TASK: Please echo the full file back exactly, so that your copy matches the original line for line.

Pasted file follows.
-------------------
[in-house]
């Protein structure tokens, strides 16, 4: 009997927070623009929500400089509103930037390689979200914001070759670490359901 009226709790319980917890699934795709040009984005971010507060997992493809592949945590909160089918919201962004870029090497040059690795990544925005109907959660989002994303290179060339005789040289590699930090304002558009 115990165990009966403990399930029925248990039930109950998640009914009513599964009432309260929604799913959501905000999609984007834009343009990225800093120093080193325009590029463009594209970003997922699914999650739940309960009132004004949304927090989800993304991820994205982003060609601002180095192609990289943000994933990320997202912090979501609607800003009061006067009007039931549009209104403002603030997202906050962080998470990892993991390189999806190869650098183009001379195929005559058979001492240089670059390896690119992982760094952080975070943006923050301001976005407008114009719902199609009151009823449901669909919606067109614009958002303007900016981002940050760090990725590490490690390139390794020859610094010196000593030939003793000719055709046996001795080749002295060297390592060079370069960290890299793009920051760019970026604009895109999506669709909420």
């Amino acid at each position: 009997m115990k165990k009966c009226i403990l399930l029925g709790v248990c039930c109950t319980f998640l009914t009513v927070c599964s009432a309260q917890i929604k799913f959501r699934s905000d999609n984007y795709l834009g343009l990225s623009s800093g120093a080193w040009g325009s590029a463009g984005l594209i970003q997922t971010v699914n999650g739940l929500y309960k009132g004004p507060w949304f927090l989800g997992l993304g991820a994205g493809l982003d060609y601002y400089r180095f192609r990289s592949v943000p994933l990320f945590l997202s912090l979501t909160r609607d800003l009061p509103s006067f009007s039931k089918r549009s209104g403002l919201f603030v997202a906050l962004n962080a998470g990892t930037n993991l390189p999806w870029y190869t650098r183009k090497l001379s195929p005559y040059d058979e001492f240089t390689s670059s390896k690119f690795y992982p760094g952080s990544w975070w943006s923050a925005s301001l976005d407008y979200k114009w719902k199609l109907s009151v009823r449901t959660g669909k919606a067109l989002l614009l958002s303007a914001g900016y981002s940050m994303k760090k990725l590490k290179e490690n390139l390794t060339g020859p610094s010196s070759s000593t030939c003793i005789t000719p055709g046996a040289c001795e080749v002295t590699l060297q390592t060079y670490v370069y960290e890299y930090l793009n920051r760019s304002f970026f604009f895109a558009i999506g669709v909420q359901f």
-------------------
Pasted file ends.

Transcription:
[in-house]
């Protein structure tokens, strides 16, 4: 009997927070623009929500400089509103930037390689979200914001070759670490359901 009226709790319980917890699934795709040009984005971010507060997992493809592949945590909160089918919201962004870029090497040059690795990544925005109907959660989002994303290179060339005789040289590699930090304002558009 115990165990009966403990399930029925248990039930109950998640009914009513599964009432309260929604799913959501905000999609984007834009343009990225800093120093080193325009590029463009594209970003997922699914999650739940309960009132004004949304927090989800993304991820994205982003060609601002180095192609990289943000994933990320997202912090979501609607800003009061006067009007039931549009209104403002603030997202906050962080998470990892993991390189999806190869650098183009001379195929005559058979001492240089670059390896690119992982760094952080975070943006923050301001976005407008114009719902199609009151009823449901669909919606067109614009958002303007900016981002940050760090990725590490490690390139390794020859610094010196000593030939003793000719055709046996001795080749002295060297390592060079370069960290890299793009920051760019970026604009895109999506669709909420």
């Amino acid at each position: 009997m115990k165990k009966c009226i403990l399930l029925g709790v248990c039930c109950t319980f998640l009914t009513v927070c599964s009432a309260q917890i929604k799913f959501r699934s905000d999609n984007y795709l834009g343009l990225s623009s800093g120093a080193w040009g325009s590029a463009g984005l594209i970003q997922t971010v699914n999650g739940l929500y309960k009132g004004p507060w949304f927090l989800g997992l993304g991820a994205g493809l982003d060609y601002y400089r180095f192609r990289s592949v943000p994933l990320f945590l997202s912090l979501t909160r609607d800003l009061p509103s006067f009007s039931k089918r549009s209104g403002l919201f603030v997202a906050l962004n962080a998470g990892t930037n993991l390189p999806w870029y190869t650098r183009k090497l001379s195929p005559y040059d058979e001492f240089t390689s670059s390896k690119f690795y992982p760094g952080s990544w975070w943006s923050a925005s301001l976005d407008y979200k114009w719902k199609l109907s009151v009823r449901t959660g669909k919606a067109l989002l614009l958002s303007a914001g900016y981002s940050m994303k760090k990725l590490k290179e490690n390139l390794t060339g020859p610094s010196s070759s000593t030939c003793i005789t000719p055709g046996a040289c001795e080749v002295t590699l060297q390592t060079y670490v370069y960290e890299y930090l793009n920051r760019s304002f970026f604009f895109a558009i999506g669709v909420q359901f």